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Future trends in microbiology...

Bob Presswood rpressw at ix.netcom.com
Tue Dec 5 21:56:06 EST 1995


mignatz at mjmiller.roc.servtech.com (Dr. Michael J. Miller) wrote:

Actually, bioluminescent ATP detection by firefly luciferase is the
technique which comes closest to instantaneous for low cell densities.
Impedence and redox techniques require significantly higher cell
densities, therefore requiring some time for growth of organisms in
most circumstances.  Even with high densities, the changes in nutrient
medium reflected in the impedence change would take some time to
develop.  Apart from sample preparation time, the firefly
luciferase-based ATP detection can be accomplished in 15 sec.  If the
data are aquired and analyzed by computer, the calculations of ATP
content or number of colonies (with calibration of ATP per colony) is
virtually instantaneous.  Sensitivities are amazing with true
bench-type luminometers, rather than these chintzy portable
instruments that you sometimes see.  Sometimes it does seem as if we
will finally come out from under the limitations of classical
microbiology.  I wonder what we will find.

>Today, new technologies are used for rapidly detecting organisms and
>identification to the species level.

>Detection of microbes can be achieved almost instantaneously using ATP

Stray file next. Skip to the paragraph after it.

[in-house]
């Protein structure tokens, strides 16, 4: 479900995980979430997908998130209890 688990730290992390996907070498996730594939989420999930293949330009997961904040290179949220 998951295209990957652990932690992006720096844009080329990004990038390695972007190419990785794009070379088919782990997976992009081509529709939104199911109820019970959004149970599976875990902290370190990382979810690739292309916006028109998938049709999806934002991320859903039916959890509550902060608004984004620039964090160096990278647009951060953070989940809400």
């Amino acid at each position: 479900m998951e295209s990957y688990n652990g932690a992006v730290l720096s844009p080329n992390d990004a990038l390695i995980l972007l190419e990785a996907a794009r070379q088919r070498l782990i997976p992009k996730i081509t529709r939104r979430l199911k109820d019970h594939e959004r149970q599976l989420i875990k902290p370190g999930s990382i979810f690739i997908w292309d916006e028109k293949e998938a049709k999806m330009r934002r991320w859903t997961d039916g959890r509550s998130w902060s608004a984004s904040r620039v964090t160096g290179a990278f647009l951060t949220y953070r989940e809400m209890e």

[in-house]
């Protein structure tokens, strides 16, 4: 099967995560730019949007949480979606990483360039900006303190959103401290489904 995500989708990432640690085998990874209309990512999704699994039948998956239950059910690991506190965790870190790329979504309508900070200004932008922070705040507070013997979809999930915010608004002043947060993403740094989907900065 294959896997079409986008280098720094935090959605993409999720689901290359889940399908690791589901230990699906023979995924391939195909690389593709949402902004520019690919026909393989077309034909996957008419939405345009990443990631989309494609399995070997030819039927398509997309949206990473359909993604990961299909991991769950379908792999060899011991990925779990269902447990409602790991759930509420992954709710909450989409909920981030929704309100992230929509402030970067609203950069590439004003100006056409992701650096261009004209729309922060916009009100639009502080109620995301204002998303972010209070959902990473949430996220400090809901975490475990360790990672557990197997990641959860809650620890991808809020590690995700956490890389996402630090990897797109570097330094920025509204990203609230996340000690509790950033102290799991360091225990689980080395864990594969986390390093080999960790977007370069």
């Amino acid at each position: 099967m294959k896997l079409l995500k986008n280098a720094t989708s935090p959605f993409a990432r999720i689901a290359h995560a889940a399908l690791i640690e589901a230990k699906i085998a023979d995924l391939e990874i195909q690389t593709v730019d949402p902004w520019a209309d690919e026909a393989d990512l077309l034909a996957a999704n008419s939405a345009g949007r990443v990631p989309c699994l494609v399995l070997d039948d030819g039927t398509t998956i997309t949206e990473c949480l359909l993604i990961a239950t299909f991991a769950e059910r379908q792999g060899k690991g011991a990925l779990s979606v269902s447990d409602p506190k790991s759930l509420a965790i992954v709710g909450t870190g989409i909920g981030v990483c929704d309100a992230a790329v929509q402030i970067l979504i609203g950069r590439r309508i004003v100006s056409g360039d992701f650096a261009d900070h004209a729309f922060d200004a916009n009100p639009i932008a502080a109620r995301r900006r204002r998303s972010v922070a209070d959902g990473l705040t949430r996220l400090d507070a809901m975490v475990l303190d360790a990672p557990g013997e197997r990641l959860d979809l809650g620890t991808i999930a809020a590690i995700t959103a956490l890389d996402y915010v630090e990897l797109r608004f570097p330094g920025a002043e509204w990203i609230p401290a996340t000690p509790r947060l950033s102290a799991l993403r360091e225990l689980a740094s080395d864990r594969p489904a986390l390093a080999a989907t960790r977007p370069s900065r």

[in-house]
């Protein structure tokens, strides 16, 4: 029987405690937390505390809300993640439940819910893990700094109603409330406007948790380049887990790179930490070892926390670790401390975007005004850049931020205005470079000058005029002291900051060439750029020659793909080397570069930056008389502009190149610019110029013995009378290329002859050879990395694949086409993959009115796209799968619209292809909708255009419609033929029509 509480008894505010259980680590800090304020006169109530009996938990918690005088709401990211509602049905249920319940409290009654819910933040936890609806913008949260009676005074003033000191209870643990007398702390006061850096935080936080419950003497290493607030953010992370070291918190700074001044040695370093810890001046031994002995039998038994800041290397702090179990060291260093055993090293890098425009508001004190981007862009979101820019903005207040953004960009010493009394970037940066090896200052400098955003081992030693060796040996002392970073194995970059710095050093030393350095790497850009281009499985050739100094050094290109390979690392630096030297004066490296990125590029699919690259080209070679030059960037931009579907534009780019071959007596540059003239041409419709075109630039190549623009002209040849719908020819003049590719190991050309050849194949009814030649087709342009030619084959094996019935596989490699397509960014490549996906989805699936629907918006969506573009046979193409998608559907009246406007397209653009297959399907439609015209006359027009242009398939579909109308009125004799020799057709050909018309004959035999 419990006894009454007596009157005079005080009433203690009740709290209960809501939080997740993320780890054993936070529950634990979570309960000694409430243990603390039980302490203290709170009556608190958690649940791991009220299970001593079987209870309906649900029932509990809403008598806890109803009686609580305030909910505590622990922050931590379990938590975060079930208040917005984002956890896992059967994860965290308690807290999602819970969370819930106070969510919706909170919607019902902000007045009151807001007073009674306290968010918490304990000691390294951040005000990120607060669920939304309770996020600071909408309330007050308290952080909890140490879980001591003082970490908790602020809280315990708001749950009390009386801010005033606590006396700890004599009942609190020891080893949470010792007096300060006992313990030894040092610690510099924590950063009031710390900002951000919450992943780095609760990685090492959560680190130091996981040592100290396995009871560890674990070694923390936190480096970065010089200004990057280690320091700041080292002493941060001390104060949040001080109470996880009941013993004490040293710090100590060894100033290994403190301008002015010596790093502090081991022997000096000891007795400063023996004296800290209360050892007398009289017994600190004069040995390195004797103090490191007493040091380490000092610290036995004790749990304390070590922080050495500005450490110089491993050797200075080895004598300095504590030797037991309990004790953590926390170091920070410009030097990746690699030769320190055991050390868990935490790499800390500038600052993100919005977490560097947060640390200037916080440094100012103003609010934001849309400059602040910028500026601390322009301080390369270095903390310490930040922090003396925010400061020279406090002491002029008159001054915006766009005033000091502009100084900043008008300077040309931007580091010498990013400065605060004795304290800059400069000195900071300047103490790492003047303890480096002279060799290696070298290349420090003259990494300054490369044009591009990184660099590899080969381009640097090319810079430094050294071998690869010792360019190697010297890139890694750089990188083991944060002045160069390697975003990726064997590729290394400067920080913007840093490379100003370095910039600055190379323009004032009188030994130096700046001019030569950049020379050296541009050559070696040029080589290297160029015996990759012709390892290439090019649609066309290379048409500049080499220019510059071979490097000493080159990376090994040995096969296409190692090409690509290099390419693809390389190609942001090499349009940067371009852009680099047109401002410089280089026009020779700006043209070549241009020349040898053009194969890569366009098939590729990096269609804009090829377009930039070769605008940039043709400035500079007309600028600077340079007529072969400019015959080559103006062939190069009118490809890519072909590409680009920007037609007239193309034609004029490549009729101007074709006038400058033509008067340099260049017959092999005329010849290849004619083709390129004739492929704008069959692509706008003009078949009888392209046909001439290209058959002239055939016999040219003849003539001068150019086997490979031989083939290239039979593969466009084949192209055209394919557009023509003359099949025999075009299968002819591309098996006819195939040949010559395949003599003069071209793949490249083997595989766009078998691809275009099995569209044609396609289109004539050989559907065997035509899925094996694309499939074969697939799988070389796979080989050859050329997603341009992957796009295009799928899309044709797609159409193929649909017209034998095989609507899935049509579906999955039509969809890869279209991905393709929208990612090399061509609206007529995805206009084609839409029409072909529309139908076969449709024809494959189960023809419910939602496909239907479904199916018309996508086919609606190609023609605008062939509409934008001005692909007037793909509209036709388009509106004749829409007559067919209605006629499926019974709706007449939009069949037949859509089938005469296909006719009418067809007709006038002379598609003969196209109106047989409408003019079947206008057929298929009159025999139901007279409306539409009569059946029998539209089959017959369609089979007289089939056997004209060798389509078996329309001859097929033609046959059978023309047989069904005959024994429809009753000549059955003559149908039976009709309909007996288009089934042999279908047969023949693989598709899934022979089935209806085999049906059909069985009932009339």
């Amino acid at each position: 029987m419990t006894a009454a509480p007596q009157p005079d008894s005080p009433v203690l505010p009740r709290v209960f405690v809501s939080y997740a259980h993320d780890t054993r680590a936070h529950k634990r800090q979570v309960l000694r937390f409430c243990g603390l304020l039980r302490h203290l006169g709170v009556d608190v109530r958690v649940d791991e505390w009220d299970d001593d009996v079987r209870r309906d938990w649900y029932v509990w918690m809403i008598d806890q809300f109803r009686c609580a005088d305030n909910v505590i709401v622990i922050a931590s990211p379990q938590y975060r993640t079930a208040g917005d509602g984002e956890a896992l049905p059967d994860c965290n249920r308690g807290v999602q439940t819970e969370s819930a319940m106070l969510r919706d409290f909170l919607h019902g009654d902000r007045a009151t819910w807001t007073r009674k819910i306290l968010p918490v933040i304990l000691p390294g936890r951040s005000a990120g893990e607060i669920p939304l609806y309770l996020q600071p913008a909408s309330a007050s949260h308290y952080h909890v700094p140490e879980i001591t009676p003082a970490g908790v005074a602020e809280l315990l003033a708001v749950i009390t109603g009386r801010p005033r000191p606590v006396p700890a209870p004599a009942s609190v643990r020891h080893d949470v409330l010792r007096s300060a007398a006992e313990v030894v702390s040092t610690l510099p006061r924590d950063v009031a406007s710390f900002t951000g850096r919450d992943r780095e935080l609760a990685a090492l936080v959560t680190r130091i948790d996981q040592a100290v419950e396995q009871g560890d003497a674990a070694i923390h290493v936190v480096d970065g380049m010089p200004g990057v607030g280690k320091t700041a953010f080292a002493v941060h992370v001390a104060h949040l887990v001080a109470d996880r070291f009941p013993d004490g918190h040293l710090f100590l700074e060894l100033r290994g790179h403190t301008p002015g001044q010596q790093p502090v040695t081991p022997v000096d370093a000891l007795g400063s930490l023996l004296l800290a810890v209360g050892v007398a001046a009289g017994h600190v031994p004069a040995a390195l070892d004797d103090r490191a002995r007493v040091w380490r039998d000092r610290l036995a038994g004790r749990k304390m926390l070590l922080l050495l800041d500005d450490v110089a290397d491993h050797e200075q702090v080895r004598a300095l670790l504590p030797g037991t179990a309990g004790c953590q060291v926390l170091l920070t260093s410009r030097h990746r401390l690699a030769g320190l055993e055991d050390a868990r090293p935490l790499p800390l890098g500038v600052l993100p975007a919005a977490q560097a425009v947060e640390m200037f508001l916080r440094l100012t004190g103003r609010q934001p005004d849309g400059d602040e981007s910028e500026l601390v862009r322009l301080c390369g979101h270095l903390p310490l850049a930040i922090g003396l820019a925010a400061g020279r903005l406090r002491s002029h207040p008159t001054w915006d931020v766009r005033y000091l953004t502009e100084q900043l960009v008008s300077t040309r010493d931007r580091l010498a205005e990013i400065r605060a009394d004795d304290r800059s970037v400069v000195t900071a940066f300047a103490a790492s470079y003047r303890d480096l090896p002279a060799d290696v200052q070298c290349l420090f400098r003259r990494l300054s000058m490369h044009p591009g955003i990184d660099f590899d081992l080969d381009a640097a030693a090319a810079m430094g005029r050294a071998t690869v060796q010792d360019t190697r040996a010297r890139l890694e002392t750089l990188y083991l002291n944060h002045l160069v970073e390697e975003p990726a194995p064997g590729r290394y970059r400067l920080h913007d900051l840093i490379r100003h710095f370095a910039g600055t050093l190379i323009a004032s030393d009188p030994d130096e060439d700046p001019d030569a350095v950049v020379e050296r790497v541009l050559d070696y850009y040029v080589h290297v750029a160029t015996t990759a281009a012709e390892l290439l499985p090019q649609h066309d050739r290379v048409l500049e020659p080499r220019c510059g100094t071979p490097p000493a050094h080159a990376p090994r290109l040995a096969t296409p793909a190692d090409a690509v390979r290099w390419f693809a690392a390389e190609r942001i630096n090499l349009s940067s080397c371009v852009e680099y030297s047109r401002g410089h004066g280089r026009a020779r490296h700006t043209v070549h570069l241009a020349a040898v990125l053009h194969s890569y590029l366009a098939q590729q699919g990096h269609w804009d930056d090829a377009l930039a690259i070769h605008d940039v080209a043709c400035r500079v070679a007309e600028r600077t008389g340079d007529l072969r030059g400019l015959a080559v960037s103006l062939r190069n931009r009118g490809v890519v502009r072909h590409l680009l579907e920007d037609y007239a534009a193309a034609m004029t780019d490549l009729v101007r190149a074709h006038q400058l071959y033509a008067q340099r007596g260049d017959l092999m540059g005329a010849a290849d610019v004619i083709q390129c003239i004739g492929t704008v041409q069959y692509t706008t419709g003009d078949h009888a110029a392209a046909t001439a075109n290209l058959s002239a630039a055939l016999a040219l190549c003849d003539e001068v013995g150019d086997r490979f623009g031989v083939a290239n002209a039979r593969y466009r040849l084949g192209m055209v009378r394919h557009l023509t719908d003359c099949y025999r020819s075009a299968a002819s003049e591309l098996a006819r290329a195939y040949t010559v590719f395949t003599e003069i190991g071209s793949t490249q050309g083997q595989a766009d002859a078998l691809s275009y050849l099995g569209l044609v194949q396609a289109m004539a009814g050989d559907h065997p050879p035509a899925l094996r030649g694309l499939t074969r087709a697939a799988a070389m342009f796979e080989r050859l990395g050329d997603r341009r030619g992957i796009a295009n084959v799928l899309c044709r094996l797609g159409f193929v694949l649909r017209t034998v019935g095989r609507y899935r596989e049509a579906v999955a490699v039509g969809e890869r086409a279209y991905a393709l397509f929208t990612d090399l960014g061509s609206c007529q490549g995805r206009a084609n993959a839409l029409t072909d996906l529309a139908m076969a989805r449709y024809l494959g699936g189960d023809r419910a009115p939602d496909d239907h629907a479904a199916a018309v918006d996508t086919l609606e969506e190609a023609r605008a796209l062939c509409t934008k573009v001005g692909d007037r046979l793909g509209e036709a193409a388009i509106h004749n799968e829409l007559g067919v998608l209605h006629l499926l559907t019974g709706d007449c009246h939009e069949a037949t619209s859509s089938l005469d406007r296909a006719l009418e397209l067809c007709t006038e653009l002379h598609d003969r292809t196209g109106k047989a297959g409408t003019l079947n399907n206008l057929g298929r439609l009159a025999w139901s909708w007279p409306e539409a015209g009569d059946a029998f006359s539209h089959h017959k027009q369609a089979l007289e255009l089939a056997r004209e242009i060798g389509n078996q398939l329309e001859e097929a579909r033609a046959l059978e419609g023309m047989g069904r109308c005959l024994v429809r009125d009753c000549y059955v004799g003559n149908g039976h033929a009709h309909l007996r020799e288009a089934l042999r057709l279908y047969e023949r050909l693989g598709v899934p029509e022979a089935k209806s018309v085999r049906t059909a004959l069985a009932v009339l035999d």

>bioluminescence, impedence, and redox.  Identification can occur in less
>than 24 hours using a variety of systems, including the Vitek, Biolog and
>MIDI systems.  These use fatty acid analysis, and substrate utilization
>techniques.

>The ASM General Meeting (May 20, 1996, New Orleans) will include one of
>the largest vendor shows for Microbiology...all the manufacturers' with
>all the systems mentioned above will be present.  Or check the ASM news,
>or call the ASM for ways in which you can contact the vendors for more
>info!


>In article <49gus4$o10 at ixnews4.ix.netcom.com>, aswang at ix.netcom.com
>(Bernard "Butch" Garcia ) wrote:

>> Can anyone tell me, what the future trends will be in the detection of
>> pathogenic microorganisms? Especially with the use of computerization?
>> 
>> I used to work in a microbiology lab during the 1970's as a technician,
>> and I remember that Bacteriology was the last group that became
>> computerized and talking to my friends who are still in microbiology, I
>> find that there are many things that are still done by hand. 
>> 
>> Even the ET (Enterotube) in our days was considered futuristic.
>> 
>> Sincerely,
>> Butch

>-- 
>Michael





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